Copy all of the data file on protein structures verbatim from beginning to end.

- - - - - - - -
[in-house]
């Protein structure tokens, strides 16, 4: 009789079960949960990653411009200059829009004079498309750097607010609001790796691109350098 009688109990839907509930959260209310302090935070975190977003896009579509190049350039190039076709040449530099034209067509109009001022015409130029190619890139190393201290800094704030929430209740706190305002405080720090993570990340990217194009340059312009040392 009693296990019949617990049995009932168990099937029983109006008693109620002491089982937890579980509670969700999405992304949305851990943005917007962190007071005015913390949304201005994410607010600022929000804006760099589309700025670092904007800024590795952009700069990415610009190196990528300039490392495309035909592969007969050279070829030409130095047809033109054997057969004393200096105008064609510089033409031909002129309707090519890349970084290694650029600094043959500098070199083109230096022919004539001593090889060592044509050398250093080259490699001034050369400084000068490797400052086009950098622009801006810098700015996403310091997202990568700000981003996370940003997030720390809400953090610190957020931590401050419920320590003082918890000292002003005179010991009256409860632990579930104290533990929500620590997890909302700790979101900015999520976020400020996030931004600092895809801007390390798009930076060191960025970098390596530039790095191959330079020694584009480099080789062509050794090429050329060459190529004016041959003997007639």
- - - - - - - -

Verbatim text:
[in-house]
């Protein structure tokens, strides 16, 4: 009789079960949960990653411009200059829009004079498309750097607010609001790796691109350098 009688109990839907509930959260209310302090935070975190977003896009579509190049350039190039076709040449530099034209067509109009001022015409130029190619890139190393201290800094704030929430209740706190305002405080720090993570990340990217194009340059312009040392 009693296990019949617990049995009932168990099937029983109006008693109620002491089982937890579980509670969700999405992304949305851990943005917007962190007071005015913390949304201005994410607010600022929000804006760099589309700025670092904007800024590795952009700069990415610009190196990528300039490392495309035909592969007969050279070829030409130095047809033109054997057969004393200096105008064609510089033409031909002129309707090519890349970084290694650029600094043959500098070199083109230096022919004539001593090889060592044509050398250093080259490699001034050369400084000068490797400052086009950098622009801006810098700015996403310091997202990568700000981003996370940003997030720390809400953090610190957020931590401050419920320590003082918890000292002003005179010991009256409860632990579930104290533990929500620590997890909302700790979101900015999520976020400020996030931004600092895809801007390390798009930076060191960025970098390596530039790095191959330079020694584009480099080789062509050794090429050329060459190529004016041959003997007639």